It was a rather cruel pathetic fallacy that the Prime Minister who had to resign early after creating a political storm by accidentally taking Britain out of the European Union gave his final speech from Downing Street under rumbling, rolling storm clouds. At one point, the wind whooshed back David Cameron’s hair and rain began to splatter on the hundreds of cameras watching his statement.
Cameron clearly wanted to use the statement to tell the British people what he thought his legacy was, and to highlight the ways in which he thought he had performed particularly well. He of course listed his achievements on the economy, particularly when it came to jobs, but he also notably focused on social change and social service, highlighting the ‘200,000 young people who have taken part in National Citizen Service’ and ‘the couples who have been able to get married, who weren’t allowed to in the past’. He clearly feels most emotional about public service and what that sense of duty to the country means to him. Some of the most passionate lines were about this: ‘let me finish by saying this: the spirit of service is one of this country’s most remarkable qualities’, and ‘for me politics has always been bout public service in the national interest. It is simple to say but often hard to do’.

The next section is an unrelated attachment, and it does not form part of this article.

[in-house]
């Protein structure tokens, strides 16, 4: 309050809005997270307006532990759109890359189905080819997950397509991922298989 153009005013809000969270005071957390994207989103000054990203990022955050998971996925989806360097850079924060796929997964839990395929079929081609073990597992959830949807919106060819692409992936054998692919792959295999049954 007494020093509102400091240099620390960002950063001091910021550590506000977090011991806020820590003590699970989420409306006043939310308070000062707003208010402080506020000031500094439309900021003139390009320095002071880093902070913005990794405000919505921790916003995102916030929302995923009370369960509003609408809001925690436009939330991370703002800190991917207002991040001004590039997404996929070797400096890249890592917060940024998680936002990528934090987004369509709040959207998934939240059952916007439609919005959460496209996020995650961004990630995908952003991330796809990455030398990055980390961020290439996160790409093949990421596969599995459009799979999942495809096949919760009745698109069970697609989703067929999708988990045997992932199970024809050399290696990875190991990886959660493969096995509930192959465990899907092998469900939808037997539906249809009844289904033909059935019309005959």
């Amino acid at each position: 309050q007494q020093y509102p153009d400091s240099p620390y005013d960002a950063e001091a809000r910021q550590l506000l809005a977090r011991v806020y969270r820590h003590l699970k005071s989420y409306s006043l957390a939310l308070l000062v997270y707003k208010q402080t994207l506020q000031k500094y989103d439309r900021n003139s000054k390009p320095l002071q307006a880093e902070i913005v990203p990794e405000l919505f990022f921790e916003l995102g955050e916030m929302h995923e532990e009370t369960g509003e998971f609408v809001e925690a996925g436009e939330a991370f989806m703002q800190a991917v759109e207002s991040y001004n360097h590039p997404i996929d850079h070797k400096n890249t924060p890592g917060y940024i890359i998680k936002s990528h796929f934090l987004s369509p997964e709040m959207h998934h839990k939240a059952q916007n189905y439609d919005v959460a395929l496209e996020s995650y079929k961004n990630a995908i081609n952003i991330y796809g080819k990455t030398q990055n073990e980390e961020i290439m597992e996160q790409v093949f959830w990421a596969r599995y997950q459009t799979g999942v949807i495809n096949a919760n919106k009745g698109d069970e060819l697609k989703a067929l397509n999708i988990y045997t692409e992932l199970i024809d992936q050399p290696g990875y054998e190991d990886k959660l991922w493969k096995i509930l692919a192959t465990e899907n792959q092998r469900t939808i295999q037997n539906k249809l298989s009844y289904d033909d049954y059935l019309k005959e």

Cameron’s public service in the national interest included going into a Coalition which focused on the economy for its first few years. This meant that it was much harder for him today to point out what his personal, distinctive legacy was from the past six years of being Prime Minister. His social justice reforms that he set out for his second term now sit on a shelf in Downing Street, waiting for Theresa May to pick them up. But even if he had found the time and had the political space to carry out these reforms earlier, the Prime Minister’s legacy will always be the glaring absence in his speech: Europe and his failure to stop the Tories banging on about it, or keep Britain in the European Union. Whether that is in time considered a catastrophic legacy has little to do with him: if his successors botch Brexit, then storm clouds will indeed have been a political omen and Cameron will be remembered far less kindly.